Maha Prajnaparamita Sastra

by Gelongma Karma Migme Chödrön | 2001 | 941,039 words

This page describes “becoming buddha and preaching the dharma the same day” as written by Nagarjuna in his Maha-prajnaparamita-sastra (lit. “the treatise on the great virtue of wisdom”) in the 2nd century. This book, written in five volumes, represents an encyclopedia on Buddhism as well as a commentary on the Pancavimsatisahasrika Prajnaparamita.

I. Becoming buddha and preaching the dharma the same day

In unfortunate ages (kalpakaṣāya),[1] among beings of wrong views (mithyādṛṣṭika), in order to eliminate the wrong views of beings, some bodhisattvas devoted themselves zealously to very austere practices (duṣkaracaryā). Thus, in the Uruvilvā forest, the Buddha Śākyamuni ate only one grain of sesame (tila), one grain of rice (taṇḍula).[2] The heretics (tīrthika) said: “Even though he practiced austerities, our former teacher could not follow them for more than six years”,[3] and other men said: “The Buddha is undergoing today the painful retribution (duḥkhavipāka) of bad actions (akuśalakarman) of his former lives.”[4] There are some bodhisattvas who believe that the Buddha really suffered those pains; that is why they say to themselves: “When I go forth, may I realize abhisaṃbodhi on that same day.”

Moerover, there are some bodhisattvas who go forth (abhiniṣkramanti) during fortunate times. Thus Ta-t’ong-houei (Mahābhijñājñāna), in search of abhisaṃbodhi, sat cross-legged (paryaṅkam ābhujya) for ten lesser kalpas (antarakalpa) until he attained abhisaṃbodhi.[5] Learning this, some bodhisattvas say to themselves: “May I attain abhisaṃbodhi on the same day that I go forth.”

There are some bodhisattvas who, after having realized abhisaṃbodhi, do not immediately turn the Wheel of Dharma (na sadyo dharmacakraṃ pravartayanti).

a. Thus, for twelve years after he had attained abhisaṃbodhi, the Buddha Jan-teng (Dīpaṃkara) only emitted light rays (raśmi) and, as there was no one to understand him, did not preach the Dharma.[6]

b. Also, the Buddha Siu-chan-to (Suśānta) who was about to become buddha but had no-one to receive his teachings, created a fictive buddha (nirmitabuddha) who, for a whole kalpa, preached the Dharma and saved beings, whereas Suśānta himself had already entered parinirvāṇa.[7]

c. Also, the Buddha Śākyamuni, having become buddha, waited 57 days before preaching the Dharma.[8]

Learning this, some bodhisattvas say to themselves: “May I turn [311b] the Wheel of Dharma immediately when I become buddha.”

Footnotes and references:


In his translation of the Lotus (T 262), Kumārajīva renders the expression kalpakaṣāya of the Sad. puṇḍ., p. 43, l. 4; 65. l. 13, by Ngo che. The kalpakaṣāya is one of the five corruptions (Kośa, III, p. 193).


On the fast and mortifications of Śākyamuni at Uruvilvā, see p. 12F, n. 1.


This was the thought of the Fortunate Five: cf. Majjhima, I, p. 247; Saṃghabheda, I, p. 108, etc.


The nine torments endured by the Buddha set a doctrinal problem which have been fully discussed above, p. 507–514F. We may add to the references given in the note on p. 509F the Mūlasarv. Vin., Gilgit Manuscripts, III, part I, p. 211–218. According to the Hīnayānists, by these torments and illnesses the Buddha expiated the wrong-doings of his former existences. For the Mahāyānists and the Traité (p. 517F, 1512F), these were apparent faults and fictitious torments simulated by the Buddha for the benfit of others.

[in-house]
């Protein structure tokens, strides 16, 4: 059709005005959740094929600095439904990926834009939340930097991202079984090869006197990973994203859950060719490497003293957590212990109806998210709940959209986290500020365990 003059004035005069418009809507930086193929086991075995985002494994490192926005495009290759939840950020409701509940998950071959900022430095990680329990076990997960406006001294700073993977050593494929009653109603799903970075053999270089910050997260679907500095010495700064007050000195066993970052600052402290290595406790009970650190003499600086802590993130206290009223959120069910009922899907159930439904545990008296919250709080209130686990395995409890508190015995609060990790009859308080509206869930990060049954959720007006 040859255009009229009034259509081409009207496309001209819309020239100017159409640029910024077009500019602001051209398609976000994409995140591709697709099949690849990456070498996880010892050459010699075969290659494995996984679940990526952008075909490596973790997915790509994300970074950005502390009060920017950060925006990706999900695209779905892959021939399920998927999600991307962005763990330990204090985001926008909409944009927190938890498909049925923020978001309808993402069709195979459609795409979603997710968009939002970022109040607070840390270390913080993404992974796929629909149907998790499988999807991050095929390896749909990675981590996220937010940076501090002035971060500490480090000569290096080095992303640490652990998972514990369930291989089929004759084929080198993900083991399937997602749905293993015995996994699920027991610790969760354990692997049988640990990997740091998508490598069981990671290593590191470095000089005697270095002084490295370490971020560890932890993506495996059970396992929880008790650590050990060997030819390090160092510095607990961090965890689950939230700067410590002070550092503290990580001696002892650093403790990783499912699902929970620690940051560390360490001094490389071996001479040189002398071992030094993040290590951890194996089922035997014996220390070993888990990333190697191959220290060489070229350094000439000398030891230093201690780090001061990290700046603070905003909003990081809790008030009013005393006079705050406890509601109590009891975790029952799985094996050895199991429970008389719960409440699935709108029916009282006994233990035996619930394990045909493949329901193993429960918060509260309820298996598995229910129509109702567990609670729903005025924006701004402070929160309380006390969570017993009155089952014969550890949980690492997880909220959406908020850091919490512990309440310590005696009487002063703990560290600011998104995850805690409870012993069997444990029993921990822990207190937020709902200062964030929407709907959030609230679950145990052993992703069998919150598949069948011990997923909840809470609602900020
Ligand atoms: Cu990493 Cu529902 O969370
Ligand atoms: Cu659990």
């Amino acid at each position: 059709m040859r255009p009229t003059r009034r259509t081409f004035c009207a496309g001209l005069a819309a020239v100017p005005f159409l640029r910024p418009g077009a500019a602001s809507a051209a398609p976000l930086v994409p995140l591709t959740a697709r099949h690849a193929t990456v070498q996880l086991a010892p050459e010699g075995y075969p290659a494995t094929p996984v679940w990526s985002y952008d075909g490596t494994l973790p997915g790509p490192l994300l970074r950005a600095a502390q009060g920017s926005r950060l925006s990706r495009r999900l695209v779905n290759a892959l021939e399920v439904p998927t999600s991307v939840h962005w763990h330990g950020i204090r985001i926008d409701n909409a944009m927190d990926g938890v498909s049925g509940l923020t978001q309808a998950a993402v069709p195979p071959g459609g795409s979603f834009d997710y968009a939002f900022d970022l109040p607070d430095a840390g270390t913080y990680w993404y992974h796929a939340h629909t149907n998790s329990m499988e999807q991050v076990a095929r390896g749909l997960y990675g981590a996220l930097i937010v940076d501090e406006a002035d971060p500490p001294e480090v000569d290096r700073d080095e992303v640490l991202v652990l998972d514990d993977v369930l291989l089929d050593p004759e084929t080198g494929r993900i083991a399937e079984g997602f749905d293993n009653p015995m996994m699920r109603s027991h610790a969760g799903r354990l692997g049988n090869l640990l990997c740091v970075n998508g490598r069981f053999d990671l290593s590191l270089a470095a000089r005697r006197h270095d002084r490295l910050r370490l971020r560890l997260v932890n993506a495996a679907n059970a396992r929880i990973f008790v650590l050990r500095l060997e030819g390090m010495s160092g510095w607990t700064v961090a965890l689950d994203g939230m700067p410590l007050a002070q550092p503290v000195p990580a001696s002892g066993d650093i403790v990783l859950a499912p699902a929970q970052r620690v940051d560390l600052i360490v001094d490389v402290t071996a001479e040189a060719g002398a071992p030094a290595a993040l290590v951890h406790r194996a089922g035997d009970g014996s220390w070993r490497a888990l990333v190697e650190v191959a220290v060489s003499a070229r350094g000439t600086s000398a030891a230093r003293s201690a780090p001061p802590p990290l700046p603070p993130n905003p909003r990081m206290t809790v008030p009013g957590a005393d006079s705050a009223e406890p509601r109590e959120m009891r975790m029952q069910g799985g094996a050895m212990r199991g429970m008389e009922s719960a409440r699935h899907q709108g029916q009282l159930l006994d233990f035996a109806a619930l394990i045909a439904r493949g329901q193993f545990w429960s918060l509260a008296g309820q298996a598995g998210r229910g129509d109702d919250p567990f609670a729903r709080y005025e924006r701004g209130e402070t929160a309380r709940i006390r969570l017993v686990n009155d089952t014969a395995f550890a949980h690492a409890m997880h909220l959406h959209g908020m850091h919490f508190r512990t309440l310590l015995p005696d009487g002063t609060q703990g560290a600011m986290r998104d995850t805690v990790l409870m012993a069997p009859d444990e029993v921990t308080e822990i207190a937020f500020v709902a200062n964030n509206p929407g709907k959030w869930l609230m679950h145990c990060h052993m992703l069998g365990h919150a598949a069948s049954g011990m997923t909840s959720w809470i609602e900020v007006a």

Sa. Puṇḍarīka, p. 160: Atha khalu bhikṣavo daśānām antarakalpānām atyayena sa bhagavān Mahābhijñājñānābhibhūs tathāgato ‘rhan samayaksaṃbodho ‘nuttarāṃ samyaksaṃbodhim abhisaṃbuddhaḥ.

Compare Gilgit recension, ed. S. Watanabe, p. 76, and the Kashgar recension, ed. H. Toda, I, p. 28.


Vibhāṣā, T 1545, k. 98, p. 506a24 seq.: The bodily brilliance (prabhā) of the tathāgata arhat samyaksaṃbuddha Dīpaṃkara shone and illumined the city of Dīpavati. Its perimeter was one yojana. For twelve years there was no difference between day and night. – Ibid., k. 183, p. 916b19–20: The buddha Dīpaṃkara turned the wheel of Dharma in the city of Dīpavatī on Mount Ho-li-to-lo (?).

It follows that, for the twelve years following his enlightenment, Dīpaṃkara did his buddha-work by emitting an especially brilliant light. Then, when he had found listeners capable of understanding, he turned the Wheel of Dharma during a first sermon.


The Buddha Suśānta has already been mentioned above (p. 418F). The Pañcaviṃḷsati speaks of him twice:

T 223, k. 21, p. 374c26–29: Once there was a buddha called Suśānta. In order to save bodhisattvas, he created a buddha by emanation (nirmāṇa), then himself entered into parinirvāṇa. For half a kalpa, this fictive buddha (nirmitabuddha) did the work of a buddha and, after having made the prediction (vyākaraṇa), enterd into parinirvāṇa. All the beings in the world said that the Buddha was really parinirvanized, but, O Subhūti, fictive beings are really without birth or cessation.

T 223, k. 23, p. 390c4–6: The Buddha Suśānta attained anuttarā samyaksaṃbodhi and, for the followers of the three Vehicles, he turned the Wheel of Dharma. As there was nobody to receive the prediction (vyākaraṇa) of Bodhisattva, Suśānta created a buddha by emanation, abandoned his life and entered into nirvāṇa without residue.


See above, p. 419F, n. 1.

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